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The poignant stories of families who think of others through their own tears and sadness

I am writing this with mixed emotions of gratitude and admiration but also a sense of poignancy at how some of our families turn a cruel loss into something positive. I have just been reading the latest Kitty Newsletter which describes the work of our wonderful fund raisers. I am always so humbled by the many people who support our charities at Liverpool Women's from celebrities who hold fundraising events to local interest groups who dedicate their fundraising activities to us.

Most of all, I am always deeply grateful to the many families using our services, who want to say thank you to our staff for the expertise, care and dedication provided to their babies by supporting our charities. The bravery of those who raise funds in memory of their babies who were cared for in our neonatal unit and indeed those families who took their baby home never fails to move me. During what may be the saddest and most difficult days of their lives, they turn their thoughts so unselfishly to helping future babies and their families. As a mum myself I can only begin to imagine the stress and emotional turmoil these families have been through.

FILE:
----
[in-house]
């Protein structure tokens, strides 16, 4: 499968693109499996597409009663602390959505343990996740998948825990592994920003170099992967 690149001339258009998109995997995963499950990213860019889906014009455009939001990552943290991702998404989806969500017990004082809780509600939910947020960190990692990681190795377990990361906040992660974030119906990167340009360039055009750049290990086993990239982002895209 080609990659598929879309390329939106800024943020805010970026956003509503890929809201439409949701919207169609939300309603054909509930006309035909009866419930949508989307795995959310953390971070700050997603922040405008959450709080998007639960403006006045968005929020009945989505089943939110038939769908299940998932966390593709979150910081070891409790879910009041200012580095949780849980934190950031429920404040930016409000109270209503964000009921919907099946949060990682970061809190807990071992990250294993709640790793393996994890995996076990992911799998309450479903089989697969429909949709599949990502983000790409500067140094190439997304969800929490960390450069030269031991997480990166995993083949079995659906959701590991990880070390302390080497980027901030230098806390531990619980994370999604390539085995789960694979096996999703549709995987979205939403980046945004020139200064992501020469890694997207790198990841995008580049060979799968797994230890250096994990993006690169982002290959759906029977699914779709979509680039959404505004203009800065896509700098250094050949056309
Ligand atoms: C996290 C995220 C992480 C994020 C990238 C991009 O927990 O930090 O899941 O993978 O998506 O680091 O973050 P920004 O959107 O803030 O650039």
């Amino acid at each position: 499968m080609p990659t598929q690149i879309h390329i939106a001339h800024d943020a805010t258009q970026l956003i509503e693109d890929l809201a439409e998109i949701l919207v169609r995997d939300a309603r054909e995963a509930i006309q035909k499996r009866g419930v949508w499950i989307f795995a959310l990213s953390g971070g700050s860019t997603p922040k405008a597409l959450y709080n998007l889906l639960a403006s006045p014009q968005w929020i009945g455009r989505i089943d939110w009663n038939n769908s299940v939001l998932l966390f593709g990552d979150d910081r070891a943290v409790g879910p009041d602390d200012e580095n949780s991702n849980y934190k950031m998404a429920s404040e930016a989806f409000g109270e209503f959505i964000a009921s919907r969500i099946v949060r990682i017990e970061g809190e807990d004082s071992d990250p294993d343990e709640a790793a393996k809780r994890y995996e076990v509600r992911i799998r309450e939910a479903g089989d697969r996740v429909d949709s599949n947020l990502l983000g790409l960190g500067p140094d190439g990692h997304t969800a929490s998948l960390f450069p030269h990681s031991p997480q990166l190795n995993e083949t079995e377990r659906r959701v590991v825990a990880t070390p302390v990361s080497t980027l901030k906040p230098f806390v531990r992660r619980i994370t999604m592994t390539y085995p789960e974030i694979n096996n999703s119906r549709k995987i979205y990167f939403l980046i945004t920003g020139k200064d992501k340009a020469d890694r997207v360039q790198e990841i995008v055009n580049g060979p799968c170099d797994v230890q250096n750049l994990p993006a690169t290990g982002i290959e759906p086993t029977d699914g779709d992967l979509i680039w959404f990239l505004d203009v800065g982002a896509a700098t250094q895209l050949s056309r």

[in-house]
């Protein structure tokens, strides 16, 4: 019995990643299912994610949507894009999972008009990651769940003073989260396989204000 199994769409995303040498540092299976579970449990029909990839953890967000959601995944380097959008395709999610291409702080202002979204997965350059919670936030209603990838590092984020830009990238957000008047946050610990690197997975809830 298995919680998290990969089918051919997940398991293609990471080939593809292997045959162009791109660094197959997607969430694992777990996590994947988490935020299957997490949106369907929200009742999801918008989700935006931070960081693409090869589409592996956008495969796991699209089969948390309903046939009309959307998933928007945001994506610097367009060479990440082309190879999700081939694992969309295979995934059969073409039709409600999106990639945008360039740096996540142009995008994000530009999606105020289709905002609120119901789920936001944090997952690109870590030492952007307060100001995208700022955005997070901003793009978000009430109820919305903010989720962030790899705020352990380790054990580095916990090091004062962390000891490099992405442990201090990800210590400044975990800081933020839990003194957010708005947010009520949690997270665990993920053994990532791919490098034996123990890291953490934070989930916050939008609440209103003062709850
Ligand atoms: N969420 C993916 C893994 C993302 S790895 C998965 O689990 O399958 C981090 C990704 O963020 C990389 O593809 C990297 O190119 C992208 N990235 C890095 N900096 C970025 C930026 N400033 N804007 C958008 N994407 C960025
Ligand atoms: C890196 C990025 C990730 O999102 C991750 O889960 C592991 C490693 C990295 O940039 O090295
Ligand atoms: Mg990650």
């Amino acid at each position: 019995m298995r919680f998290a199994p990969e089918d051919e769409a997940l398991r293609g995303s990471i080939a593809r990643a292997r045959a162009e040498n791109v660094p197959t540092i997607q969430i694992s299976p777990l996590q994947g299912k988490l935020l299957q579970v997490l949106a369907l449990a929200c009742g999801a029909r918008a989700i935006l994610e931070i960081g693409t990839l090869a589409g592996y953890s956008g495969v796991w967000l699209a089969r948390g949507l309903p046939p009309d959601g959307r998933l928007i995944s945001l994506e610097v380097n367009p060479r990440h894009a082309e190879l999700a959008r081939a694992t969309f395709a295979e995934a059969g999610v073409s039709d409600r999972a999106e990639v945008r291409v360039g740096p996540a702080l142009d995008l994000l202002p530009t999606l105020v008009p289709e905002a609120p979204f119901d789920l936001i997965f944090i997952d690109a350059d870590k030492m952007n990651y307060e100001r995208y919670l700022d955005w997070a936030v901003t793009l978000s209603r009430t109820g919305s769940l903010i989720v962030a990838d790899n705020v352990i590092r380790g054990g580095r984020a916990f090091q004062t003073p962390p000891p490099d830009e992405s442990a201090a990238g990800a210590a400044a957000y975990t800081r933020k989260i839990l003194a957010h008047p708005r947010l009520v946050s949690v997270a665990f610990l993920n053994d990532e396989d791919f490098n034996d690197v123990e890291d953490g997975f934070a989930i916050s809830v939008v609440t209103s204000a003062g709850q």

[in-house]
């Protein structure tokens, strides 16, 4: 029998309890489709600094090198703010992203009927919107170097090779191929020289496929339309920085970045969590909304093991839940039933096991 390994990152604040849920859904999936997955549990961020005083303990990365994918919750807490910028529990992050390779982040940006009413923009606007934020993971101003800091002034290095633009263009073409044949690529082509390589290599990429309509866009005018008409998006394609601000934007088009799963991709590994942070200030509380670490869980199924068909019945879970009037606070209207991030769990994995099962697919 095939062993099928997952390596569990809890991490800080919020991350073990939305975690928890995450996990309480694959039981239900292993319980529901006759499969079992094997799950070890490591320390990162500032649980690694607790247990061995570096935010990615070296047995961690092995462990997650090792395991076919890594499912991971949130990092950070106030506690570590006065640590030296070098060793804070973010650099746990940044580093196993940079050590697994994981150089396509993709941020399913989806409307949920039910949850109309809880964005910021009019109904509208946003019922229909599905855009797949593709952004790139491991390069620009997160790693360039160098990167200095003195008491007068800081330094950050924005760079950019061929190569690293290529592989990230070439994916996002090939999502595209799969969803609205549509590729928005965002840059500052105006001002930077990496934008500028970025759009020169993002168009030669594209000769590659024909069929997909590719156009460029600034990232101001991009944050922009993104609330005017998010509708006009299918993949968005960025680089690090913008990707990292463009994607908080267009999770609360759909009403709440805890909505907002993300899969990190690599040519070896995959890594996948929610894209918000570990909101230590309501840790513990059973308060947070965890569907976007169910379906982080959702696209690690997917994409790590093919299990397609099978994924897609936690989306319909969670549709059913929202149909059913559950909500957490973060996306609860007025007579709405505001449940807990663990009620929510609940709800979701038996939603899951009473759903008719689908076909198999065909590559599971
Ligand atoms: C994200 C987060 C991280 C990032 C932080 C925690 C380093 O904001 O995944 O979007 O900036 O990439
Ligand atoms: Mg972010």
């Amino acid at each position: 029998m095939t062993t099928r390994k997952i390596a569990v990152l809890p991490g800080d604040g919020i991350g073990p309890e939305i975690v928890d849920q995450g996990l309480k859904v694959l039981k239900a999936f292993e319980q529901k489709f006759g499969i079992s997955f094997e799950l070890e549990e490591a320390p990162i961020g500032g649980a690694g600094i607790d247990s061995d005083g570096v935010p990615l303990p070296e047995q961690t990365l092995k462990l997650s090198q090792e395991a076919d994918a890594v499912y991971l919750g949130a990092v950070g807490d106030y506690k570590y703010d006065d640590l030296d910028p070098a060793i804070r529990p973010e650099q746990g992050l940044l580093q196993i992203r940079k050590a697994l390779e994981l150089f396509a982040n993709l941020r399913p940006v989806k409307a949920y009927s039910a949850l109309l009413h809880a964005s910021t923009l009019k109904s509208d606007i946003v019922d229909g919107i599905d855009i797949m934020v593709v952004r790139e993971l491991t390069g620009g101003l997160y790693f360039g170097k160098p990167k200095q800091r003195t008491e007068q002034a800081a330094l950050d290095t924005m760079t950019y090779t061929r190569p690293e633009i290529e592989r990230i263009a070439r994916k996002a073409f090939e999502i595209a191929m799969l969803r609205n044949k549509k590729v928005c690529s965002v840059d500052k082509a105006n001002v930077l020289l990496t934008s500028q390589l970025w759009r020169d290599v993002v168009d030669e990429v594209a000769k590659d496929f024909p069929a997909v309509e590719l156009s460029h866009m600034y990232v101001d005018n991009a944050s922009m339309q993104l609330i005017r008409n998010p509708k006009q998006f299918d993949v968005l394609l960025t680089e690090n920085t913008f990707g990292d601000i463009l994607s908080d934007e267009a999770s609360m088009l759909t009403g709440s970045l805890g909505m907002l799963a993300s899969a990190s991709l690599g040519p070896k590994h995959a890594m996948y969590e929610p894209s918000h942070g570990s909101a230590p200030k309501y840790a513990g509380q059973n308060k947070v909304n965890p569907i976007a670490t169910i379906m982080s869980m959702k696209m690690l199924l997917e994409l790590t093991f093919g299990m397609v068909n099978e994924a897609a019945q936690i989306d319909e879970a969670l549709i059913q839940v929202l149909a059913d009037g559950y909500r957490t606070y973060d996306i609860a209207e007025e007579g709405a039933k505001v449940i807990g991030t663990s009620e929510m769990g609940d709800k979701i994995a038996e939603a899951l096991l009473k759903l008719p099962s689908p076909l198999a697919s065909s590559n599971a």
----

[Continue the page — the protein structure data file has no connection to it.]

I read about parents like Steve and Kelly Horler who, with Steve's parents, raised a magnificent £1885.00 for our neonatal unit in memory of their daughter and granddaughter little Georgia Grace. She had spent 14 weeks on the neonatal unit where, says Steve, she received "amazing care" from the dedicated nurses in Nursery One. You can read more about how they raised the money in the Kitty Newsletter which included £160 donated by family and friends at Georgia's funeral. Even at an event they could never have anticipated in their worst nightmares, they thought about other babies and left a lasting legacy in Georgia's memory.

Many of our oncology patients and their families also work tirelessly to raise funds to support the care we provide to women who are diagnosed with cancer. Eileen O'Connor for example asked for donations for cancer research instead of receiving presents for her 60th birthday and raised a £400. Cancer is a cruel disease and affects many people. At Liverpool Women's we have dedicated teams who do a fantastic job supporting women diagnosed with cancer. Patients past and present also support each other in various groups.

We hear so much bad news these days that can make us think we live in a harsh and unfeeling world. But you only have to read about the warm hearts of all these people, supporters, patients, parents, families and friends, to realise how much unselfishness there is out there and the abundance of good will and desire of people to give back something in recognition of the help they received when they needed it most.

by Kathryn Thomson

Chief Executive

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